What is the next stage in the evolution of ISO turning? Ever smaller, ever lighter – many developments across vastly different industries are driven by the trend towards miniaturisation or lightweight construction. For mechanical engineering and suppliers, this results in entirely new challenges for metal machining. Article by Walter AG.
Even though it is most apparent in the field of communication and entertainment electronics, the trend towards miniaturisation is shaping many areas of industry: From the medical industry, to the automotive industry, right through to aircraft construction. For producers, this means that they must adapt their processes to increasing demands for dimensional stability and surface quality or even switch to new materials.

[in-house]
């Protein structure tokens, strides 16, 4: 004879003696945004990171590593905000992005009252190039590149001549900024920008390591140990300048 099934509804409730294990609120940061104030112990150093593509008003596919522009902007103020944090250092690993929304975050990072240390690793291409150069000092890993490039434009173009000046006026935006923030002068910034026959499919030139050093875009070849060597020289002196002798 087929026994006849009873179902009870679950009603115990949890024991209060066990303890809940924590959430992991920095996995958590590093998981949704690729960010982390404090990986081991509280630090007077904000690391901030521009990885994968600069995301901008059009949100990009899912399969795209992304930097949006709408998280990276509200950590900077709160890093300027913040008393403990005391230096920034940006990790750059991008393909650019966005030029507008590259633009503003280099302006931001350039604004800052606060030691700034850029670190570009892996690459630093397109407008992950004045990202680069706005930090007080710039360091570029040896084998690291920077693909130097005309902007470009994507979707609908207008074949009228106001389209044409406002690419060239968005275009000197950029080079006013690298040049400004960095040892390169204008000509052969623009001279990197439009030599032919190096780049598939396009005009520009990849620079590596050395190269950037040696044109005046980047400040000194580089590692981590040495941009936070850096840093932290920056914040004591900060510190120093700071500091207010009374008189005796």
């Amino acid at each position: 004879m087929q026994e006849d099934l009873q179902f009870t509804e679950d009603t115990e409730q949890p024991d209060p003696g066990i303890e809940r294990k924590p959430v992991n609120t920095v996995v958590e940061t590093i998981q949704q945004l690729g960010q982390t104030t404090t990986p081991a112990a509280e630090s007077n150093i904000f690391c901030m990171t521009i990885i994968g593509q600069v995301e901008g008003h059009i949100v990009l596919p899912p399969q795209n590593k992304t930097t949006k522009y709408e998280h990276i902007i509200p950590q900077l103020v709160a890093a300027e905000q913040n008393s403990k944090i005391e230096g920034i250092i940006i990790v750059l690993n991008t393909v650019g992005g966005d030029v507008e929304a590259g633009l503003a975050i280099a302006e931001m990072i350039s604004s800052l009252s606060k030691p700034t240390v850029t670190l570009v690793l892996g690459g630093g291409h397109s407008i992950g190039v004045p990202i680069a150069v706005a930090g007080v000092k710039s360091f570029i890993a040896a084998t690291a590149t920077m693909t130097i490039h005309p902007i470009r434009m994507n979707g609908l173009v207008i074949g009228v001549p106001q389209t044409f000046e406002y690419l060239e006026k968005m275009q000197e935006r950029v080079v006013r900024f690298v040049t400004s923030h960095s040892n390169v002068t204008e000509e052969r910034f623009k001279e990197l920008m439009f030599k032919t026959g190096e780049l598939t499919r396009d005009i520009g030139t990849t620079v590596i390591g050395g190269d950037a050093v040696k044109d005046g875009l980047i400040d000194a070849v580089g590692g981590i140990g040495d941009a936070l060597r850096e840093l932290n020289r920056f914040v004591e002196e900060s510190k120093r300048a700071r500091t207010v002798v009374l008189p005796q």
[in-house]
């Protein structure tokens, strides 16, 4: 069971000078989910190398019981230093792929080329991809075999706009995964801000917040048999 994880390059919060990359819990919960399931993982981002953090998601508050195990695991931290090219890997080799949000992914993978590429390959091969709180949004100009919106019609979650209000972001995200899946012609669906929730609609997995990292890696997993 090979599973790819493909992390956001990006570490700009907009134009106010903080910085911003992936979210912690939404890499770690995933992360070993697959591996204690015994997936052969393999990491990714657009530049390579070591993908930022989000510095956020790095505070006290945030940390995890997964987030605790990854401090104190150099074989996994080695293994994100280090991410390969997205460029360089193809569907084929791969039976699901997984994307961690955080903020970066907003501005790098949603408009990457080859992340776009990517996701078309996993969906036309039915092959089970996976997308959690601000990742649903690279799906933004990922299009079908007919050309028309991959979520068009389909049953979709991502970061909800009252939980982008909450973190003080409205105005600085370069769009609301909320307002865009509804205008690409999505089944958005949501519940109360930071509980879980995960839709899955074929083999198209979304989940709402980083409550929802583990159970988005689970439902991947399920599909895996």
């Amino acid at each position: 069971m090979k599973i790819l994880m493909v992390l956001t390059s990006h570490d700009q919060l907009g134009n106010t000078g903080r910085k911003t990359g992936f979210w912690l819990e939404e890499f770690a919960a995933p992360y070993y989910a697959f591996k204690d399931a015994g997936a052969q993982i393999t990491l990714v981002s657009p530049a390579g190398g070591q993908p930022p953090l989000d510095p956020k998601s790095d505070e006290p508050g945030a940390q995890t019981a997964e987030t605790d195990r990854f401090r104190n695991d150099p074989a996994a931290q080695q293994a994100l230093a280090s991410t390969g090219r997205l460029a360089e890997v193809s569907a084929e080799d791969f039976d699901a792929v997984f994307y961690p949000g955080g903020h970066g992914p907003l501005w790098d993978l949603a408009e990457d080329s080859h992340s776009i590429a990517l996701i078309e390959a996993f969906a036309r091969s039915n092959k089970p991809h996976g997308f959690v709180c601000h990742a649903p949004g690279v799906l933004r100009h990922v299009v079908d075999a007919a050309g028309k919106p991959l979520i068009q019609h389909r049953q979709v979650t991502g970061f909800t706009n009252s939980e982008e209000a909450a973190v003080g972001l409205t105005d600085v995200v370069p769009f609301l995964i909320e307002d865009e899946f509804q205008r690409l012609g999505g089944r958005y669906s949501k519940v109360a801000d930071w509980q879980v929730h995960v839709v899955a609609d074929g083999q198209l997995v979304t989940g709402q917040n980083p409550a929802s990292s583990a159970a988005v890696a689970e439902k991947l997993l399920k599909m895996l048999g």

Particularly hard, but also particularly tough, materials (such as Inconel 718DA with 42 HRC in the aerospace industry or Ti-6Al-4V in the medical and food industry) have complex requirements for the indexable inserts during ISO turning. This is because tough materials have a high tendency for adhesion, especially when they have a high nickel content (Ni). This results in the chips sticking to the cutting edge forming a build-up on the cutting edge. The dimensional stability and the surface quality suffer. The fact that cutting edges become worn relatively quickly had to be accepted until now, especially in the case of high-strength materials.